Local law enforcement is teaming up with mental health professionals, to better handle crisis situations. Officers are participating in Crisis Intervention Team Training this week.
"It's kind of humanizing the badge," said Sergeant Steven Abbott, officer at the Syracuse Police Department. "It's bringing the officers to the forefront. To be empathetic. To be a person. To not just be the uniform."
Abbott has been a police officer for 20 years. He has three children on the autism spectrum, and lost his father to suicide.
"I teach from a personal aspect," he said.
The goal of Crisis Intervention Teams is to decrease arrest rates and officer use of force. CIT is all about 'connect and direct' -- empathizing with people in crisis, then referring them to treatment in the community, said Abbott. CIT training is fully funded by state grants, so officers can participate for free. It's taught lecture-style over the course of five days, with scenario trainings, a test at the end, and a graduation.
"This training here opened my eyes completely 100 percent differently when handling a type of call like mental illness," said Jeffrey Draper, Campus Safety Officer at Onondaga Community College. "It's all about helping somebody. And if you can do it in the classroom field, you should be able to handle it out on the street. And that's what it's all about."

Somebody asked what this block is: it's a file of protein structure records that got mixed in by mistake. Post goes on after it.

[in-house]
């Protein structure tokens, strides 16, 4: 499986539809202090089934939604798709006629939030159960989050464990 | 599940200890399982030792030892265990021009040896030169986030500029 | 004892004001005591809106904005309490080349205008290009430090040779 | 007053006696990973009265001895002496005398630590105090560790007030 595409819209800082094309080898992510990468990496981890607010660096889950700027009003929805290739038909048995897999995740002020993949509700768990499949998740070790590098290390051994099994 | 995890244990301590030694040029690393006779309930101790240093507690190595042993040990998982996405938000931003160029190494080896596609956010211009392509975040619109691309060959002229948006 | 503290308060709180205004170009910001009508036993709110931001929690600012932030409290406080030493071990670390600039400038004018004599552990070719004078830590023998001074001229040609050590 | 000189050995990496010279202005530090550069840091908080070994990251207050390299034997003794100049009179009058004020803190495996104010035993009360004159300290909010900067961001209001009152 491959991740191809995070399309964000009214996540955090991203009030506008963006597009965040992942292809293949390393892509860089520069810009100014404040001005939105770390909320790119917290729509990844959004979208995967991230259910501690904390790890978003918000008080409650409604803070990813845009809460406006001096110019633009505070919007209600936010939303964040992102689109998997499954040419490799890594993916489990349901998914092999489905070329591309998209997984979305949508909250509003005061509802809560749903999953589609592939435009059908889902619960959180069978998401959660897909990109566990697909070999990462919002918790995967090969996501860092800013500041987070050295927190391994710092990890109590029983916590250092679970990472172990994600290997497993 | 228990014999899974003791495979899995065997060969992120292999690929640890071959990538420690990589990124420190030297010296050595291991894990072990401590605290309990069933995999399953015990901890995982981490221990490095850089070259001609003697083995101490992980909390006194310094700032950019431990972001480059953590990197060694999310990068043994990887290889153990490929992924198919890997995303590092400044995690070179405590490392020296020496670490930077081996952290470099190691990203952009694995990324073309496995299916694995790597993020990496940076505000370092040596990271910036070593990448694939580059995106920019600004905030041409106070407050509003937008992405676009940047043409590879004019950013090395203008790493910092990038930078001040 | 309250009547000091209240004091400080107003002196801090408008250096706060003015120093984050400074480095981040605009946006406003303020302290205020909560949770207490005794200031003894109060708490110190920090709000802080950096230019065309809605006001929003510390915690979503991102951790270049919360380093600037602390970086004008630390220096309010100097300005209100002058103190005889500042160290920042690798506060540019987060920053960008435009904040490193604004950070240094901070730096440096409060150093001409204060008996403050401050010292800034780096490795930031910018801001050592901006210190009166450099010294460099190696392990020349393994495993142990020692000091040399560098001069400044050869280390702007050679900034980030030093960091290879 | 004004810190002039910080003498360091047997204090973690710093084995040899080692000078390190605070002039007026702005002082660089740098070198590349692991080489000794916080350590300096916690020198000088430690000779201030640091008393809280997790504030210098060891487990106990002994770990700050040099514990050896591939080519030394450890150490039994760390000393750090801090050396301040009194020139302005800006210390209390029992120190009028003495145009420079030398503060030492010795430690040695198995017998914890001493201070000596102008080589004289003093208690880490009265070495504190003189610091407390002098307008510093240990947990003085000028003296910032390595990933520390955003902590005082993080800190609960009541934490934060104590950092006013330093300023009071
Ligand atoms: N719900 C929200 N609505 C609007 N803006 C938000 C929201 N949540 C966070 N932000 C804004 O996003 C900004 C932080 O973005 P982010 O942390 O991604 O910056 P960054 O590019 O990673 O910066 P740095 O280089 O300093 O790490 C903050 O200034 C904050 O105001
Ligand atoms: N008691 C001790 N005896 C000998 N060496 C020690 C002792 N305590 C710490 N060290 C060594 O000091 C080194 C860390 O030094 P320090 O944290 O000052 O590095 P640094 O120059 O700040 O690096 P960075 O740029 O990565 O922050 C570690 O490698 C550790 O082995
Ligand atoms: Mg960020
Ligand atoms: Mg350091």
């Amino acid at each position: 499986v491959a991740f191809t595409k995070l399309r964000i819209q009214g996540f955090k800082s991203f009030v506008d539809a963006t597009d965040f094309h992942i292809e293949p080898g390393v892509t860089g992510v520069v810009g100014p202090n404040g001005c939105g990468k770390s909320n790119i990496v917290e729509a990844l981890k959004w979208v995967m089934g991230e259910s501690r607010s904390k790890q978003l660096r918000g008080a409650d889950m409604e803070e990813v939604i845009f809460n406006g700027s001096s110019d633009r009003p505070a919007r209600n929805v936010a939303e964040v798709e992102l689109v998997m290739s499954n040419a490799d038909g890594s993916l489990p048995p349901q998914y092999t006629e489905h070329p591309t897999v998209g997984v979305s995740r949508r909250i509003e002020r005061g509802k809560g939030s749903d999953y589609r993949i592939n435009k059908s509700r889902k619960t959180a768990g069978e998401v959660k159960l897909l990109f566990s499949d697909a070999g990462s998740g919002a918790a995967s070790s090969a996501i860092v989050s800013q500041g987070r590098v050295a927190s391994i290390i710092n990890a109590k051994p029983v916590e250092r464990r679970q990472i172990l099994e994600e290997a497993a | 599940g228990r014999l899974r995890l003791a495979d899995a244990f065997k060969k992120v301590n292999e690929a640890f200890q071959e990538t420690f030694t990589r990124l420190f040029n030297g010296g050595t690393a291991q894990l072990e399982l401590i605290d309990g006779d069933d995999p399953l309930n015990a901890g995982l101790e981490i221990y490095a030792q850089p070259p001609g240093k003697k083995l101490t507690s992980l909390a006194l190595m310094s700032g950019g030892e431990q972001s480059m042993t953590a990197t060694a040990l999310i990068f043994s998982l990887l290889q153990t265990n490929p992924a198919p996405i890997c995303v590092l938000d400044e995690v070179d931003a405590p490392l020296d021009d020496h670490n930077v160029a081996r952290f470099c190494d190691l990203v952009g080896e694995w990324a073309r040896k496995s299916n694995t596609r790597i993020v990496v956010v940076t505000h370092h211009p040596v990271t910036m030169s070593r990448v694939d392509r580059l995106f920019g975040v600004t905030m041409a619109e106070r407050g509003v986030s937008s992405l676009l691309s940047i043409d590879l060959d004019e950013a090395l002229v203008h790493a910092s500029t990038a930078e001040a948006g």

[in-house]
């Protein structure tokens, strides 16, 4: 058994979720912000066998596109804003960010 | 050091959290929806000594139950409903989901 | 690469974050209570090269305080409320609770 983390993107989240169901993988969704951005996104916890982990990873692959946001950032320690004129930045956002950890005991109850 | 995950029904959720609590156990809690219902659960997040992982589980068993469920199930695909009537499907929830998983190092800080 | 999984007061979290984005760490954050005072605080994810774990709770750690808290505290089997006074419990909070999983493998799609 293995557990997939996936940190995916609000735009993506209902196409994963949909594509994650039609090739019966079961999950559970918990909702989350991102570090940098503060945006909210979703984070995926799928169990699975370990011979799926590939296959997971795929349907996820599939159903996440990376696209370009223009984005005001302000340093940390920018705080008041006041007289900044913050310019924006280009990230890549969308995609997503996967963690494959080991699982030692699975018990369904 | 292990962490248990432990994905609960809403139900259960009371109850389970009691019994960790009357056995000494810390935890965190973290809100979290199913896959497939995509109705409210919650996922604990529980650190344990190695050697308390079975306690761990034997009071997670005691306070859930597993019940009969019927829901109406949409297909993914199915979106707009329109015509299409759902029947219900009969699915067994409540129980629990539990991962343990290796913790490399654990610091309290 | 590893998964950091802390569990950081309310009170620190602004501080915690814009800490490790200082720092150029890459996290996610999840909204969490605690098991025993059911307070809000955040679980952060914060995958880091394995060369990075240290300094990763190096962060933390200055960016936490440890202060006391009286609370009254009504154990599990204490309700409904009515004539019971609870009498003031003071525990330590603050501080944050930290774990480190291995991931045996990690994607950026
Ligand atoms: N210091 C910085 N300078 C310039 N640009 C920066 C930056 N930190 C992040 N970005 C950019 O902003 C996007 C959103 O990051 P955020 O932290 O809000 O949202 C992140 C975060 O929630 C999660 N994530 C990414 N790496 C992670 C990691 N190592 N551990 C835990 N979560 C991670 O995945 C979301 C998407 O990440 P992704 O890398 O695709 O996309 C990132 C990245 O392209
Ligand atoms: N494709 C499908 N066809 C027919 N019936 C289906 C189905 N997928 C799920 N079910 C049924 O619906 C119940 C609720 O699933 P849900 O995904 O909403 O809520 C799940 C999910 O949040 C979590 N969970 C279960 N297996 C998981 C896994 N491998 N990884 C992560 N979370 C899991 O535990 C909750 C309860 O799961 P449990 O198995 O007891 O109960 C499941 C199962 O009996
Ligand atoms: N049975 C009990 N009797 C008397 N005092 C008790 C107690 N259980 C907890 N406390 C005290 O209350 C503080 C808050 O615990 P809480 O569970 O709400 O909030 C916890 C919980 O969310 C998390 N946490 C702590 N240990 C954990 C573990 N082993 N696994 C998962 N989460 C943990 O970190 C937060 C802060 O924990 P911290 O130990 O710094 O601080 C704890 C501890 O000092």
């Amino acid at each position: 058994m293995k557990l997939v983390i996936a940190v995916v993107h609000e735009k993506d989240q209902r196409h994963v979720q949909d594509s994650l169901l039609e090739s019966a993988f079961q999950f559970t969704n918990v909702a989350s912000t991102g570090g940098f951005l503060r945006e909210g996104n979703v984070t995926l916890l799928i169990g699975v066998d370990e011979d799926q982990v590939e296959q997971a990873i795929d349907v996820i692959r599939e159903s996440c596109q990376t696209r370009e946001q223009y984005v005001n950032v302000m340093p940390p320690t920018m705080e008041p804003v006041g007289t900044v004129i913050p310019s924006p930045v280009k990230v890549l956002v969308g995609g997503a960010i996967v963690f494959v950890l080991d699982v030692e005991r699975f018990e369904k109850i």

Officers learn about PTSD, personality and mood disorders, substance use, suicide and more, and how to approach different scenarios.
"I thought I could handle every type of call I could possibly go on," said Draper.
On top of learning how to take care of their communities, officers learn how to take care of themselves too, so they can survive and thrive in the force.
CIT training is still completely optional in New York State. But many local law enforcement agencies encourage officers to sign up.